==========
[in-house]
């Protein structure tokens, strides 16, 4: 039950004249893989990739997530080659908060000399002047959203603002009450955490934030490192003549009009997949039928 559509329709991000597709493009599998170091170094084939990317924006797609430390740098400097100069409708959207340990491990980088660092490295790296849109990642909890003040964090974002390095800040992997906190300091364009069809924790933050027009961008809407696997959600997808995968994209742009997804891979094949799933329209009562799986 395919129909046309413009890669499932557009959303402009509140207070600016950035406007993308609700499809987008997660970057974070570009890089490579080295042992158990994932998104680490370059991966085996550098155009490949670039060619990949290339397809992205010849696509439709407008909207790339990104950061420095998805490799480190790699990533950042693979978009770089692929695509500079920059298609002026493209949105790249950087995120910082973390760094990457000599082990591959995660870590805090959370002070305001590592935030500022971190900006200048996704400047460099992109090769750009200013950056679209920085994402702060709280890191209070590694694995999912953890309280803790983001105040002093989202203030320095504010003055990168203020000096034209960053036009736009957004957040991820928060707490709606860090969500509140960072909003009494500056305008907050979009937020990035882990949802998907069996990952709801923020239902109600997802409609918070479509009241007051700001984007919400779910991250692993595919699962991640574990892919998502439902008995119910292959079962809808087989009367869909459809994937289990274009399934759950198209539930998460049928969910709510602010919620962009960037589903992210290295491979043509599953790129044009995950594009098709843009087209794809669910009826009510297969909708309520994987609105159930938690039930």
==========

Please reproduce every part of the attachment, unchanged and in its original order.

[in-house]
């Protein structure tokens, strides 16, 4: 039950004249893989990739997530080659908060000399002047959203603002009450955490934030490192003549009009997949039928 559509329709991000597709493009599998170091170094084939990317924006797609430390740098400097100069409708959207340990491990980088660092490295790296849109990642909890003040964090974002390095800040992997906190300091364009069809924790933050027009961008809407696997959600997808995968994209742009997804891979094949799933329209009562799986 395919129909046309413009890669499932557009959303402009509140207070600016950035406007993308609700499809987008997660970057974070570009890089490579080295042992158990994932998104680490370059991966085996550098155009490949670039060619990949290339397809992205010849696509439709407008909207790339990104950061420095998805490799480190790699990533950042693979978009770089692929695509500079920059298609002026493209949105790249950087995120910082973390760094990457000599082990591959995660870590805090959370002070305001590592935030500022971190900006200048996704400047460099992109090769750009200013950056679209920085994402702060709280890191209070590694694995999912953890309280803790983001105040002093989202203030320095504010003055990168203020000096034209960053036009736009957004957040991820928060707490709606860090969500509140960072909003009494500056305008907050979009937020990035882990949802998907069996990952709801923020239902109600997802409609918070479509009241007051700001984007919400779910991250692993595919699962991640574990892919998502439902008995119910292959079962809808087989009367869909459809994937289990274009399934759950198209539930998460049928969910709510602010919620962009960037589903992210290295491979043509599953790129044009995950594009098709843009087209794809669910009826009510297969909708309520994987609105159930938690039930």